Employers use interns
for their hiring pool
Employers reported that more than 30 percent of their entry-level positions in 2011 were filled by interns, according to the National Association of Colleges and Employers (NACE). More than 50 percent of their interns were offered full-time positions, they reported.
Numbers don’t lie; internships are an invaluable tool for finding work in this economy.
“As the economy continues to decline, many employers are beginning to use their interns as their hiring pool,” said Debbie Edwards, senior associate director of the WSU Center for Advising and Career Development. “Employers want applicants who know the company.”
In addition to their plans to reach out to employers, Edwards and her colleague Cindy Empey want to teach students the importance of internships for finding jobs. They have plans to create a campaign that will feature WSU students who have had internships and show their positive experience.
“Our big thing right now is trying to make sure students understand the importance of internships,” Empey said. “Internships make students more marketable during the job hunt.”
In 2005, NACE began sponsoring NACELink, an online network where employers post job offers and internship positions. NACELink provides more than 900 colleges and universities with private networks, allowing employers to search by university.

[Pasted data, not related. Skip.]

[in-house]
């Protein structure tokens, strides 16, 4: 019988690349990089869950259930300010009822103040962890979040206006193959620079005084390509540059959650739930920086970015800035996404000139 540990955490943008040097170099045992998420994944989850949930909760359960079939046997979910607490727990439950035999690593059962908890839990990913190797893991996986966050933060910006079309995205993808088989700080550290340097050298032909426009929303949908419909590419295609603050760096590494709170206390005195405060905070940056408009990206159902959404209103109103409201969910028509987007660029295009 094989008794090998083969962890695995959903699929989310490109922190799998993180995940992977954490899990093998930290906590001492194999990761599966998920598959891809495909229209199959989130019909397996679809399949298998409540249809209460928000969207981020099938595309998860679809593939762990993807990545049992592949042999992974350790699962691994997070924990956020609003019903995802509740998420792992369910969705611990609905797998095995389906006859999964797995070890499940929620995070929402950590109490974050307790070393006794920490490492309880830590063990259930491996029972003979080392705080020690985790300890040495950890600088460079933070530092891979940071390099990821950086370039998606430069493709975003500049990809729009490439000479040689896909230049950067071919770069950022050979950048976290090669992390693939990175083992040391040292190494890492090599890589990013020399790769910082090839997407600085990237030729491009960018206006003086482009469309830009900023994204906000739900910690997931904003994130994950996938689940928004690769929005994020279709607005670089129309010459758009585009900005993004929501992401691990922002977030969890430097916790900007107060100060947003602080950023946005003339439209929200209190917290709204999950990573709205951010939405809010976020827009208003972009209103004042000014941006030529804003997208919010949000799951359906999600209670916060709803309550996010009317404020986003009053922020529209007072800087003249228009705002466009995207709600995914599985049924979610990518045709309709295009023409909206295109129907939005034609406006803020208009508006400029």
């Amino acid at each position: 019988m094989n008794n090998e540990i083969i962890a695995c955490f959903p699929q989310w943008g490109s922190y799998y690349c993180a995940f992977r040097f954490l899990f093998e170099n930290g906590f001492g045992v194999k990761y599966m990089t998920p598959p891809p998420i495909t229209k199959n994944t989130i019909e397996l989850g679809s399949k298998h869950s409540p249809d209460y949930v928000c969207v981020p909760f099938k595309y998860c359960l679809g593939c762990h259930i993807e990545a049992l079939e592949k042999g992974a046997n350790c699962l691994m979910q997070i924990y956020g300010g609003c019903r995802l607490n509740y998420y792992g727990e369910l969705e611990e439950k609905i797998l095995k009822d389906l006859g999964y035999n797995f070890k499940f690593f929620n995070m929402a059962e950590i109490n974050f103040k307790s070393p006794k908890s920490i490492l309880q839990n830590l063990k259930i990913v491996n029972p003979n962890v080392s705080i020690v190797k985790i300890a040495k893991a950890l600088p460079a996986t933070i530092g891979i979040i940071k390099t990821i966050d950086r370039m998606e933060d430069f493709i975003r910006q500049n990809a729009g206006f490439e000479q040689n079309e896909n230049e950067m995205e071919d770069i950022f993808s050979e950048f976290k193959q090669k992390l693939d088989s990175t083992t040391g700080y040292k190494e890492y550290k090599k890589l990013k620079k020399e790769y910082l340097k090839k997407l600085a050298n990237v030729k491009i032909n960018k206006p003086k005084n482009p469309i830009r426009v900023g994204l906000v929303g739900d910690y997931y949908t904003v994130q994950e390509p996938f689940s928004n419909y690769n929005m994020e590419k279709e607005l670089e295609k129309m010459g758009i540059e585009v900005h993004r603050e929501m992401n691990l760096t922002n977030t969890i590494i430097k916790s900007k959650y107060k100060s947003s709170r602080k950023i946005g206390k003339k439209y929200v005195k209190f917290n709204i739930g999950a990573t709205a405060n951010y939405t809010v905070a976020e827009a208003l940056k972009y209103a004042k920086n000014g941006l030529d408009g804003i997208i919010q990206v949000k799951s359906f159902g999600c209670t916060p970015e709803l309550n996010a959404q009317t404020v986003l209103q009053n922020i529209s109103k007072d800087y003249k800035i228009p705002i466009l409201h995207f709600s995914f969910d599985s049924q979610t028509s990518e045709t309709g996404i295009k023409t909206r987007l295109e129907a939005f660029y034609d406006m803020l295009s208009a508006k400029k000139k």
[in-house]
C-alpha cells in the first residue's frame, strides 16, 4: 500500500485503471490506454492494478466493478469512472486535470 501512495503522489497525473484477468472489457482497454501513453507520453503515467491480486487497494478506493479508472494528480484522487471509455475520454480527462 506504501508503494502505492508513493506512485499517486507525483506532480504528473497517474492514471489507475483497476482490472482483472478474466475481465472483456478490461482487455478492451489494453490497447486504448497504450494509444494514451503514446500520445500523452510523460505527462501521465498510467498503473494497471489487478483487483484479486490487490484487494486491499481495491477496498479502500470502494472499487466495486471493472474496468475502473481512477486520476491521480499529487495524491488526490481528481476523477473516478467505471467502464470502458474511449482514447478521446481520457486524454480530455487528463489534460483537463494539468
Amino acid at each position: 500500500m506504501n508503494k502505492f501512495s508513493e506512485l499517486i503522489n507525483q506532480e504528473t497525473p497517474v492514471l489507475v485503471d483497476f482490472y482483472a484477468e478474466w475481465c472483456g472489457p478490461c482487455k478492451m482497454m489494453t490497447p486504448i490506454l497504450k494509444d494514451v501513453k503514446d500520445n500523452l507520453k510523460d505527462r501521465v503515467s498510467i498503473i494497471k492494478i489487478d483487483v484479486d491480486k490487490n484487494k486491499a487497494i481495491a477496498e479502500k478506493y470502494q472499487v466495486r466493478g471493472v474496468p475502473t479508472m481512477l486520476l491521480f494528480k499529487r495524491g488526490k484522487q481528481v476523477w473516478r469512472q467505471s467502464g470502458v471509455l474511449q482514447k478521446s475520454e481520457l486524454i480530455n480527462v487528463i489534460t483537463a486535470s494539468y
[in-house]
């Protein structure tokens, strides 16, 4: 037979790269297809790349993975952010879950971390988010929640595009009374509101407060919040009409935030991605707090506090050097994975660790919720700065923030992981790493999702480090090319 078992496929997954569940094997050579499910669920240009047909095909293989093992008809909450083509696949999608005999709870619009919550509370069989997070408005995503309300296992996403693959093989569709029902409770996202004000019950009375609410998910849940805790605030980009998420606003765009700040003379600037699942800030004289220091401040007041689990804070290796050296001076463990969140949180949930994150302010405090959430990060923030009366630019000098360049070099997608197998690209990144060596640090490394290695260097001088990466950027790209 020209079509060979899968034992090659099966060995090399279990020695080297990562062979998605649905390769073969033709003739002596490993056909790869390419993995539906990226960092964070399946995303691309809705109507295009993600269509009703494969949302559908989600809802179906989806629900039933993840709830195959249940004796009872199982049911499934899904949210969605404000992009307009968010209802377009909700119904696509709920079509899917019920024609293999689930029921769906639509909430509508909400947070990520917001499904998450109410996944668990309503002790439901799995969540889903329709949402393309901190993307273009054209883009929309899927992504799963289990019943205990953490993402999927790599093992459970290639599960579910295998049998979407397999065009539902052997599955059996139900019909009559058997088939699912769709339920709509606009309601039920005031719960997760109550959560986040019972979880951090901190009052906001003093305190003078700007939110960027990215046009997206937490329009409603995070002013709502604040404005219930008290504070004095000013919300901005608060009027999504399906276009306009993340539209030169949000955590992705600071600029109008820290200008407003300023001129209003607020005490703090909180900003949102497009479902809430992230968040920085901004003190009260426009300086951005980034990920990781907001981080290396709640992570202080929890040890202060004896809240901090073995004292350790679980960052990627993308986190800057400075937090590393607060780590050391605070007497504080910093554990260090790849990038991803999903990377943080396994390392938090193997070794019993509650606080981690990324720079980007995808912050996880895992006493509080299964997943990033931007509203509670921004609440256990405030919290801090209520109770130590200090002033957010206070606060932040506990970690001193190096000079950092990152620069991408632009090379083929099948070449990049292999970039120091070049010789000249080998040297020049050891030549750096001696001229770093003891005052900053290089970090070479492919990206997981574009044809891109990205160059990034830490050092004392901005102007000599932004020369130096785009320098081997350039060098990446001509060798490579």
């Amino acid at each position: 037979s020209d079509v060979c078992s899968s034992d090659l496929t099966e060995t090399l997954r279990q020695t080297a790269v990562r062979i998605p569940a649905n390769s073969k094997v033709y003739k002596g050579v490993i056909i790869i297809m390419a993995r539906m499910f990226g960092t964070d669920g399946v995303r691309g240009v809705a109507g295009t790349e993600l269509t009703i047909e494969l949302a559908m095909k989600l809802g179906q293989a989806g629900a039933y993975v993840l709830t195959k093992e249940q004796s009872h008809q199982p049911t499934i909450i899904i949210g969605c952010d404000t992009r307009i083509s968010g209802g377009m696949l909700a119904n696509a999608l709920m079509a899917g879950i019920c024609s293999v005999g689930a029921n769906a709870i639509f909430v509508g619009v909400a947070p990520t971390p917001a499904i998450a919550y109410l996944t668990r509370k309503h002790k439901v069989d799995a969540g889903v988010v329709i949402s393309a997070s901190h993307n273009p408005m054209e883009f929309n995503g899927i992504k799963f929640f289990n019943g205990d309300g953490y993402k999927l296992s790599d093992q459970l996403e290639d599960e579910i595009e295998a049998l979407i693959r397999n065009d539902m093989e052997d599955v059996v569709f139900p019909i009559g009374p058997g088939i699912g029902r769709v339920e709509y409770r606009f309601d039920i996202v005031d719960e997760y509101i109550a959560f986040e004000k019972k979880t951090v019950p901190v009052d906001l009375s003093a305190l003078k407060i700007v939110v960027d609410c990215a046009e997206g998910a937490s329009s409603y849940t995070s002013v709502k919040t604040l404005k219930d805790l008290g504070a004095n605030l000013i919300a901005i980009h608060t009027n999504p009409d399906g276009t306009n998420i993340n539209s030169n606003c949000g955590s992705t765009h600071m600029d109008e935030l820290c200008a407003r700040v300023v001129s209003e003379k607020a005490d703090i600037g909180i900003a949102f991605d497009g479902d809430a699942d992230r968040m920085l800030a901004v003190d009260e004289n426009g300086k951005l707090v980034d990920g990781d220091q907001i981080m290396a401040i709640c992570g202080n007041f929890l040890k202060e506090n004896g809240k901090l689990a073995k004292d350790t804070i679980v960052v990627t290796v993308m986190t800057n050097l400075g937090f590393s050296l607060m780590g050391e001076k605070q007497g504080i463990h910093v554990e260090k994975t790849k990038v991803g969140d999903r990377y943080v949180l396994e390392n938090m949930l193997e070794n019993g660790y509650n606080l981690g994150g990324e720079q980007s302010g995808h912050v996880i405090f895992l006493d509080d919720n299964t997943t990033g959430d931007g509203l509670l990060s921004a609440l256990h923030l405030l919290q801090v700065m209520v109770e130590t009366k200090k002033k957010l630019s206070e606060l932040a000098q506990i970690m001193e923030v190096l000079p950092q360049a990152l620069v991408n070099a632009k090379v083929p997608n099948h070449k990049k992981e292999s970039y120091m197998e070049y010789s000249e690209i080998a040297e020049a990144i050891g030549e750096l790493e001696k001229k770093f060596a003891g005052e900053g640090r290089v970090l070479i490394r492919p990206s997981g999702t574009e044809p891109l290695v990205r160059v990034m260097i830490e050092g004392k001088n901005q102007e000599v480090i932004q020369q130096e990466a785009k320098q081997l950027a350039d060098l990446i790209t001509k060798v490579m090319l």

CougLink, the specialized WSU network, has more than 500 active postings and allows students to search for jobs and internships based on location.
PULLMAN, Wash. Interns make coffee, answer phones and do the work no one wants to do. That’s what internships are all about. Well, not at Washington State University.
At WSU, internships are encouraged as tools to help prepare students for work after college and to enhance their education. When done right, internships provide real-world experience and allow students to apply their skills.
The changes ahead
Four months into her new position at WSU, Cindy Empey, internship coordinator for the Center for Advising and Career Development (CACD), already has big plans to improve internship programs on campus.
“My hope is that, as we develop internship programs, we’ll work more closely with employers looking for interns so we can help create a better experience for both the student and the employer,” Empey said.
Her first step in improving WSU programs was to connect with other university departments to see how they were helping their students find and benefit from their internships.
Often employers want to create an intern position, but don’t know how to advertise for one or how to properly host an intern, she said.
“Employers need to learn how to create a learning environment that will nurture the intern,” she said. “We’re looking for companies who will do it right.”
Finding the right fit
Reaching out to employers to help create internships isn’t a new concept to Jennifer Luboski, an instructor in the Department of Psychology. In 1999, Luboski began teaching the psychology undergraduate practicum, a course designed to help students enhance their education through internships.
“This class is an elective for students who want hands-on experience in their field,” she said. “It helps students apply their skills, gives them experience that will help them get into graduate school and allows students to observe psychological principles in action.”